Migrated from eDJGroupInc.com. Author: Barry Murphy. Published: 2010-05-04 16:25:29Format, images and links may no longer function correctly. There is a definite sense of excitement in the eDiscovery market.  Corporations are beginning to deploy tools for in-house collection and preservation and early case assessment.  Vendors are seeing revenue increases and strong growth numbers.  M & A activity is on the rise, witnessed by Iron Mountain’s acquisition of Mimosa and Doar’s acquisition of Inference Data.  It’s easy to get caught up in the excitement and think we’re on the cusp of solving the eDiscovery problem.  But, now is also a good time to make sure that due diligence is served when implementing processes and tools to address eDiscovery.

The reason diligence is necessary now more than ever is that market heat leads to what can sometimes be a lack of customer-centricity on the part of solution providers.  Too often, the market heat gets providers chasing revenue at any cost instead of doing what’s best for customers in the long term.  For example, there are many EDD processing companies that are trying to become software companies.  These folks know the legal market (both general counsels and law firms), have experienced project managers, and know the ins and outs of the tools in the market.  What they don’t have is experience developing enterprise software.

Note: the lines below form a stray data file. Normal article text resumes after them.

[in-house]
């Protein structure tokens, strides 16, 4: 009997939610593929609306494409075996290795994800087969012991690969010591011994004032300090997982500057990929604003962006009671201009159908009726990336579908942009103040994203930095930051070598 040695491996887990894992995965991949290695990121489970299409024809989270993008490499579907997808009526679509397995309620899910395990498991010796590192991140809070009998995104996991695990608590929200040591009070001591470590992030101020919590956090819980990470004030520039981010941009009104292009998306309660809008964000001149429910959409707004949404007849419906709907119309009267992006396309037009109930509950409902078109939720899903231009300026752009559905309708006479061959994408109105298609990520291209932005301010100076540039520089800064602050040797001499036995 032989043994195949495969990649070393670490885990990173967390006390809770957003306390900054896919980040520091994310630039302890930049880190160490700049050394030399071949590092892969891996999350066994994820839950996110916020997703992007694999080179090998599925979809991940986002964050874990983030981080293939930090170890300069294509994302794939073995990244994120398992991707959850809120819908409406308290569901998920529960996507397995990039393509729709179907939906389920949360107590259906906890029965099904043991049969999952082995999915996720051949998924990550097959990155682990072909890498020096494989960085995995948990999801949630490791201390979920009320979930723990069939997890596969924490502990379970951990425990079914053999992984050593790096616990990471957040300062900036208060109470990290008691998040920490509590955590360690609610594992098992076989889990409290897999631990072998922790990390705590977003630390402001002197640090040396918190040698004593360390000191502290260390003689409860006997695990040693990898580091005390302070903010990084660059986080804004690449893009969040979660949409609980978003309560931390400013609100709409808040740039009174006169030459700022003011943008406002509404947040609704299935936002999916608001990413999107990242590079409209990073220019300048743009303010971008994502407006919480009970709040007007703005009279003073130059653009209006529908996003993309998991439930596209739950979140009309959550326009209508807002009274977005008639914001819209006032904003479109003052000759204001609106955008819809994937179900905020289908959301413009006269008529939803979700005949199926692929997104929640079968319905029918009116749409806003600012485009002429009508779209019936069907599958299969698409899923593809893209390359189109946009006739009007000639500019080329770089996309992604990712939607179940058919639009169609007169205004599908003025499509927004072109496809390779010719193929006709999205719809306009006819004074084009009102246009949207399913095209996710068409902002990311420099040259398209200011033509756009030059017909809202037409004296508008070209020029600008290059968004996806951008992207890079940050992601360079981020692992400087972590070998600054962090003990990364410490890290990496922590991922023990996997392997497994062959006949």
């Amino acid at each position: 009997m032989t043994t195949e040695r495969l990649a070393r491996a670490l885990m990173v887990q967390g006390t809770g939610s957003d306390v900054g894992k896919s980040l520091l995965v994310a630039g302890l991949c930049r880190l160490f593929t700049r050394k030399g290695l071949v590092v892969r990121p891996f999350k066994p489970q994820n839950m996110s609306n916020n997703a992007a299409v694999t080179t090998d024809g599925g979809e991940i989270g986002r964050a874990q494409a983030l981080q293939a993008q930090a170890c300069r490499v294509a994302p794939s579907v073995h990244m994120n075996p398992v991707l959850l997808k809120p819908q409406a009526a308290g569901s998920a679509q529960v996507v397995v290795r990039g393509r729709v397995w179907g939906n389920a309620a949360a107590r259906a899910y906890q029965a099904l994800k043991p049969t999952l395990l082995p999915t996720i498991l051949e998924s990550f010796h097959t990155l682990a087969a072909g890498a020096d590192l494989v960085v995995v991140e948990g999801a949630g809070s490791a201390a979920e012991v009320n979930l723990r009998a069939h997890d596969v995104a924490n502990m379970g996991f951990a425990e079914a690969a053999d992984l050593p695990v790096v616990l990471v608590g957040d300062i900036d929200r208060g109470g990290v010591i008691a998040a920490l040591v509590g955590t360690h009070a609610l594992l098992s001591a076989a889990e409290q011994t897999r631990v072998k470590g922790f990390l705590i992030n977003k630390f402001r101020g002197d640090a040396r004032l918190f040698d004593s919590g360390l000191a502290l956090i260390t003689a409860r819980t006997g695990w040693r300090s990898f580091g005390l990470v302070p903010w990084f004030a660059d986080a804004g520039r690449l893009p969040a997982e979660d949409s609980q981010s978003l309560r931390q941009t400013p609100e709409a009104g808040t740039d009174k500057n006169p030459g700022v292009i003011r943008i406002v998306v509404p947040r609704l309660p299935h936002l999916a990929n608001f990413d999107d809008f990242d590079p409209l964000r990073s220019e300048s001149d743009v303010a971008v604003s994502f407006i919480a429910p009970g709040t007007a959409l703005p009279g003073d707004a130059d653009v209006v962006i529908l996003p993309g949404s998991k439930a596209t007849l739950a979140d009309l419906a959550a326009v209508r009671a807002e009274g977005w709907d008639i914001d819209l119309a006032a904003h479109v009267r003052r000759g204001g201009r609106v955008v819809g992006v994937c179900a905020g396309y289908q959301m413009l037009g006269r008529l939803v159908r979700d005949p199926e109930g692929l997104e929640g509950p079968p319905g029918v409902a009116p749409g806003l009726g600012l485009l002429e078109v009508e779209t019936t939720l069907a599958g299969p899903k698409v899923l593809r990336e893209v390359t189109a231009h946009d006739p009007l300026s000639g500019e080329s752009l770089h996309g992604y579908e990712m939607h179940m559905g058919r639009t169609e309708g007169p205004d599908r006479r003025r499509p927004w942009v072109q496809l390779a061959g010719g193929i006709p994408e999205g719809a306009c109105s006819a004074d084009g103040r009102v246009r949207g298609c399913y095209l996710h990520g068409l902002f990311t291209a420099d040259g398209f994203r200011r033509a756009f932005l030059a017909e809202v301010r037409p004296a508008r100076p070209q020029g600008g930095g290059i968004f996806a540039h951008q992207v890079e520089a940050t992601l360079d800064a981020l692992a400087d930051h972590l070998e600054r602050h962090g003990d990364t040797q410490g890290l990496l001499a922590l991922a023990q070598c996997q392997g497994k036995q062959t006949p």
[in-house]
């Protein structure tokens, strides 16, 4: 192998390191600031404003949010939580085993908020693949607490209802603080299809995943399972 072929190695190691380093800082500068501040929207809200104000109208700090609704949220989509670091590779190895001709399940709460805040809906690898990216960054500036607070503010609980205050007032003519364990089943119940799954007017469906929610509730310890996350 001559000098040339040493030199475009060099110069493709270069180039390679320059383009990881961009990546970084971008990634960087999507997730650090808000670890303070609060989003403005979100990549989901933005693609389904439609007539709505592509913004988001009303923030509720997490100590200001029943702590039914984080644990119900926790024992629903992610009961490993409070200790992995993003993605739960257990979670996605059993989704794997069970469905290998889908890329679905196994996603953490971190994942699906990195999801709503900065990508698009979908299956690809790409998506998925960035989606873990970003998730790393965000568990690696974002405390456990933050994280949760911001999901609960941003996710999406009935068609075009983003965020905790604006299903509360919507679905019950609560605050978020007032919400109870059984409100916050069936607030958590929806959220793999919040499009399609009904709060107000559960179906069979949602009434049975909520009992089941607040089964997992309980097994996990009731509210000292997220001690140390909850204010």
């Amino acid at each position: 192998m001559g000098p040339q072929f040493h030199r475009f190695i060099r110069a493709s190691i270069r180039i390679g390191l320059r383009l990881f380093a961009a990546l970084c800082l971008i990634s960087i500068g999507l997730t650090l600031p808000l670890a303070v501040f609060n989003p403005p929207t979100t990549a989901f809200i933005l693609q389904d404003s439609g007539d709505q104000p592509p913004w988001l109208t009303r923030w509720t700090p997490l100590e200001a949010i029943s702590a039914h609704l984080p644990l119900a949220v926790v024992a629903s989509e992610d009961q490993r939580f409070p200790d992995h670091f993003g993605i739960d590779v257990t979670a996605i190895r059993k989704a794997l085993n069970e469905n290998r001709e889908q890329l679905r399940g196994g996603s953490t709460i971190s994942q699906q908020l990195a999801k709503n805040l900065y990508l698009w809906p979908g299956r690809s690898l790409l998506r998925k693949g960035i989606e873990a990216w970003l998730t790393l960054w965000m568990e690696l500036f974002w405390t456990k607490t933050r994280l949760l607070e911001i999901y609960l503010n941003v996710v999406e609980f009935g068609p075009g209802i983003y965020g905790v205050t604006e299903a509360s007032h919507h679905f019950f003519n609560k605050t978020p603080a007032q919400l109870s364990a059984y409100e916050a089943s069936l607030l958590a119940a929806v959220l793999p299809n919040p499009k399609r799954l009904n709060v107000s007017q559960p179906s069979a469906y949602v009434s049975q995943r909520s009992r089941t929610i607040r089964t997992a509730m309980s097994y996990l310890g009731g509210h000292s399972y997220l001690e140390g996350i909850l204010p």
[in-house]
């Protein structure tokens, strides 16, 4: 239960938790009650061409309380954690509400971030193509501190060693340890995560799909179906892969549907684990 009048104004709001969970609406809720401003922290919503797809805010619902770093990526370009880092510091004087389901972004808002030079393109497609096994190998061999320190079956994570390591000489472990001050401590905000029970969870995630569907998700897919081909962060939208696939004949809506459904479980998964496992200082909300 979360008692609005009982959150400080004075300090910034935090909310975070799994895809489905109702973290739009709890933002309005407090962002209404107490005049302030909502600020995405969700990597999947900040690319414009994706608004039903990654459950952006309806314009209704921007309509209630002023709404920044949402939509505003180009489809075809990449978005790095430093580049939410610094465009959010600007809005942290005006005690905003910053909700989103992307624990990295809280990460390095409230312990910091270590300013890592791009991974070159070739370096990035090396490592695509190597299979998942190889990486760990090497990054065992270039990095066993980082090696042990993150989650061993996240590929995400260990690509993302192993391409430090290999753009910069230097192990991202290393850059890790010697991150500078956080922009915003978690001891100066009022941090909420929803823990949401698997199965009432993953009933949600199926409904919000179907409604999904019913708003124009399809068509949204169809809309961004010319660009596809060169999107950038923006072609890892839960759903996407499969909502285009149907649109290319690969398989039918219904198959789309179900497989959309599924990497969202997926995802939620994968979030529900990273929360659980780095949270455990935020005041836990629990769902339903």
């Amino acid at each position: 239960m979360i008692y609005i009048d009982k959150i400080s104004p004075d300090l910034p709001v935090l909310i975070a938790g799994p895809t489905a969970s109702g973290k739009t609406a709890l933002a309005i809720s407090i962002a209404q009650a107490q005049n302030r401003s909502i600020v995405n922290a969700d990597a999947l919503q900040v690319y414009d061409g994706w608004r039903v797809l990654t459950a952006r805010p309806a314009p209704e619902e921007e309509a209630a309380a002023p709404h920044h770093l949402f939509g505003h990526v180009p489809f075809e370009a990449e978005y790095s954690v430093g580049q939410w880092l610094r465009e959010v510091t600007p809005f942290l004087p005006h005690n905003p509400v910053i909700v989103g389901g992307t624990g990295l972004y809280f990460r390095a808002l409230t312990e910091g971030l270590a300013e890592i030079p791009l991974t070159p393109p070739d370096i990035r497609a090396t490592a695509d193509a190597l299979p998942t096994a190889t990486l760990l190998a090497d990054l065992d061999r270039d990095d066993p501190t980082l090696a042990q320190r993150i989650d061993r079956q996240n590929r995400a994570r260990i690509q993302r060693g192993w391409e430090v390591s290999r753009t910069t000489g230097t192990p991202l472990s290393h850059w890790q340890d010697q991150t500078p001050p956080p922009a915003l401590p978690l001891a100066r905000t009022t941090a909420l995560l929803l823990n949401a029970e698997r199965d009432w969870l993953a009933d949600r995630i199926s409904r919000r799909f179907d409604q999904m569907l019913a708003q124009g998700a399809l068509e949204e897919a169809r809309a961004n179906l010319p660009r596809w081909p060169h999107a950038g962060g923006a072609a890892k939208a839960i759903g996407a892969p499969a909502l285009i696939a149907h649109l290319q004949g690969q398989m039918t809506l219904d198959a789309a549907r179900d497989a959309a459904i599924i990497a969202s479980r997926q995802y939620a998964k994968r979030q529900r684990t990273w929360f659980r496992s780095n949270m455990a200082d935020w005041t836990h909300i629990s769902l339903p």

Then, there are the software companies.  These folks know how to invest in R & D for enterprise software development, but they don’t have the sales relationships with the legal community, don’t offer the project management expertise, and often don’t have experience with the idiosyncrasies of eDiscovery like cracking open forensic images and providing optical character recognition (OCR) for image files.  Of course, I’m generalizing here – some vendors are laser focused on eDiscovery and can offer full functionality, but in general, most have at least some gaps.

In a perfect world, software providers and EDD processing houses could combine to offer both the software and process/project expertise that organizations need.  But, we are in an imperfect world where venture capital investors want a return sooner than later and over-capitalized vendors can’t figure out how to put themselves together for a 1 + 1 = 3 scenario.  Again, this is a generalization – some vendors have gotten together in just the way it should theoretically work.  And, time will tell if that model will be successful (I think it will, and the model will become more common as success stories emerge).

For the short-term, though, we’ll continue to see EDD service providers trying to become software companies (because a software company multiple is greater than a service company multiple and because EDD processing is being cannibalized by in-house software and EDD processing prices are coming down).  We’ll see software companies look at EDD service providers as either customers or resellers and not as strategic assets that could aid a product management group.  What this means for buyers in the market is that they will need to be extremely careful – and have to rely on good logic.  For example, I would not advise an enterprise to buy software from a services company that invests less than 1% of revenue into R & D.  Just as I would not recommend that an enterprise solely rely on immature software to solve all eDiscovery problems.  Rather, I would advice the enterprise to deploy best-of-breed tools that address their major pains and that provide ROI in the near-term and to rely on third-party expertise with real experience in the legal market.  Remember that vendors have their own agendas; it’s the buyers’ job to consider why a vendor is pushing a given solution and then decide whether to trust the vendor’s story or not.

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